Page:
VLamax: Elite Coaches Secret Weapon
Are you a cyclist looking to sprint faster than Marcel Kittel? Or a triathlete dreaming of racing with Jan Frodeno at the next Ironman World Championships? These may be hard goals, but a good way to start working towards them is to understand a very important metric of human performance: VLamax. Because during both of these kinds of efforts, VLamax plays a crucial role.
Never heard of VLamax and this all sounds like blasphemy to you? Read on and you’ll understand.
VLamax: elite coaches secret weapon revealed
VLamax stands for the maximum production rate of lactate in your muscles (V=flux, La= lactate, max= maximum). Because the amount of energy produced in the glycolysis is proportional to the amount of lactate produced, VLamax is a good way to measure glycolytic power (the power produced through glycolysis).
The sprinter needs a lot of energy very quickly
Firstly, let’s look at a sprinter going flat-out at the end of a stage. This kind of effort lasts for approximately 12 seconds.
In this case, the human body needs A LOT of energy, and it needs it QUICKLY. For such short, tough efforts, a high-energy production in a small amount of time is needed. But how? That amazing machine that is your body has a solution: it produces energy through an anaerobic pathway (a fancy phrase for saying “without oxygen”). And why does it produce energy without oxygen? Good question. The body uses an anaerobic process because it produces energy much faster than an aerobic process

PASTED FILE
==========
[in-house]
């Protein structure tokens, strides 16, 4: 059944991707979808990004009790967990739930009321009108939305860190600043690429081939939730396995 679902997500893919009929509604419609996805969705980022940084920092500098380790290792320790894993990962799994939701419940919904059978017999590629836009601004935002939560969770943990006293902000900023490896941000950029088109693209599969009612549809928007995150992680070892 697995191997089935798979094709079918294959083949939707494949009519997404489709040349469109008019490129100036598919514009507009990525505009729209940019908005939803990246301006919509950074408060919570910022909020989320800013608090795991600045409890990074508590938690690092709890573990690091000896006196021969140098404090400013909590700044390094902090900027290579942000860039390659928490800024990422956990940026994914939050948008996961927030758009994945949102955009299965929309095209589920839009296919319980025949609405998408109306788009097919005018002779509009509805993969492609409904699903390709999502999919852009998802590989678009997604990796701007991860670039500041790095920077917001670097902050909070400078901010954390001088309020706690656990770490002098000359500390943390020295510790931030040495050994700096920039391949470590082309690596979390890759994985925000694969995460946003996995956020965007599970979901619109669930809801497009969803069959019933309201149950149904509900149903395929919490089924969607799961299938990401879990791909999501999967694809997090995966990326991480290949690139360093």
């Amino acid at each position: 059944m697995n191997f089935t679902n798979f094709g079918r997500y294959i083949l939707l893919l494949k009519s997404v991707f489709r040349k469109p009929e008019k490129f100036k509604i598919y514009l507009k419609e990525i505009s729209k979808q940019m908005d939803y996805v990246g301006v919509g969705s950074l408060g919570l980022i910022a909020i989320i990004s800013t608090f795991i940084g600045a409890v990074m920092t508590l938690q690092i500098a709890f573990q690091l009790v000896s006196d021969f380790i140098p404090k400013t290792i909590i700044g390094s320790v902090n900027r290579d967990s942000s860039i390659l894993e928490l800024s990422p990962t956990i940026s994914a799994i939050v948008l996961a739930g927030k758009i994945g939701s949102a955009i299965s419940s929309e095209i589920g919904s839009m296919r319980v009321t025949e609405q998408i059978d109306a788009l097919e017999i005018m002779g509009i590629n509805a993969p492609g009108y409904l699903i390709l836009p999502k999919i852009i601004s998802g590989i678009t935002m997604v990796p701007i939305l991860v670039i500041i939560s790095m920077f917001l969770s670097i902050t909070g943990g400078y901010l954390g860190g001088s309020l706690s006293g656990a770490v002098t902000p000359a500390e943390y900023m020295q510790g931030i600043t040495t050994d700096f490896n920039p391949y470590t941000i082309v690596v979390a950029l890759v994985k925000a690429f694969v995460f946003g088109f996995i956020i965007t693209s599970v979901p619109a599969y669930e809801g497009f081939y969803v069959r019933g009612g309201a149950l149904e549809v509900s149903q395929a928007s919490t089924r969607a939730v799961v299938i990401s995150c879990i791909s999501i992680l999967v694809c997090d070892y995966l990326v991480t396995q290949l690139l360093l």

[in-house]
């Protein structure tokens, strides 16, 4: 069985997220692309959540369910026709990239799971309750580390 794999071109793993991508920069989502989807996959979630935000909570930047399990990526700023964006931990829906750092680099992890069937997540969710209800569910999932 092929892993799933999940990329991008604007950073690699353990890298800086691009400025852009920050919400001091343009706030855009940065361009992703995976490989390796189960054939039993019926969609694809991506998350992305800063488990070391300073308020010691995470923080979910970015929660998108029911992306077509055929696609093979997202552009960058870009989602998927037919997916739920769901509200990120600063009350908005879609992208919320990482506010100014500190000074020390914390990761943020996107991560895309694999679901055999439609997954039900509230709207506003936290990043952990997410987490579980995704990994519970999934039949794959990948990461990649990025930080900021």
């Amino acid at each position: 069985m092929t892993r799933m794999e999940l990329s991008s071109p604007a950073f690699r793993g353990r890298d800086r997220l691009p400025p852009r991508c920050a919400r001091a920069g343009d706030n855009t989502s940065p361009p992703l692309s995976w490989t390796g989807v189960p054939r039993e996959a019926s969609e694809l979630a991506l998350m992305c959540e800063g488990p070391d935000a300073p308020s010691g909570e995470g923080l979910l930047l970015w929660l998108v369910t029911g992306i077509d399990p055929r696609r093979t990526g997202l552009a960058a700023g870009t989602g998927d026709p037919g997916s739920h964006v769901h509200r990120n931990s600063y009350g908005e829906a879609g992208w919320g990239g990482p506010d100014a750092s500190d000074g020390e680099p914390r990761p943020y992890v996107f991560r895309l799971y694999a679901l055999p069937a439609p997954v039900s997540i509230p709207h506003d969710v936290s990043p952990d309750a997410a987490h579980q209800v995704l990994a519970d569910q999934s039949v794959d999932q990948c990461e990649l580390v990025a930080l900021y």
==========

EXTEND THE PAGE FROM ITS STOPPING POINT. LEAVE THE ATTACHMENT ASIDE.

The endurance athlete needs a good amount of energy for a long time
Now let’s take a look at endurance athletes who need A LOT of energy spread over A LOT OF TIME. Such endurance events can be long distance triathlons (half and full-distance Ironman), marathons and also bike races.
In these kind of events (performed at low intensities for a very long time), a different energy production system takes place. It is called the aerobic pathway (another fancy word for saying “with oxygen”) and in this process energy is produced using oxygen, fatty acids and lactate as the main fuels. However, VLamax (the max production rate of lactate) affects the performance of an athlete in long events too. How?
That is easy to understand: if your lactate production rate is high at max conditions (sprints), it’s also relatively high at sub-max conditions (endurance events). Vice versa, if your maximum lactate production is low at max conditions, it’s also relatively low at sub-max conditions.
Glycolysis, lactate production and fat storage
The glycolysis (or the glycolytic process) is in fact at work within the human metabolism also when an athlete is working-out at lower intensities. Therefore, the more your body activates the glycolytic process, the more it burns carbohydrates during the exercise and this will trigger a higher lactate production (so, a higher VLamax too). On the other hand, if your VLamax is lower, it means that also your glycolytic system is less active and your body burns less carbs. And carbs are a such precious fuel you want to save as much as possible during endurance events: because if in long events you mainly burn carbs, then you also burn less fat. And that is a shame, because not only is fat very rich in energy and it contains roughly 9 kcal per every gram (against the approx. 4 kcal per gram of the carbs), but its storage is virtually infinite – whilst the carbohydrate one is limited.
Finally, it doesn’t matter if you’re Marcel Kittel or Jan Frodeno. In both cases – but especially in your case – basing your training on VLamax will bring your performances to peaks they’ve never reached before.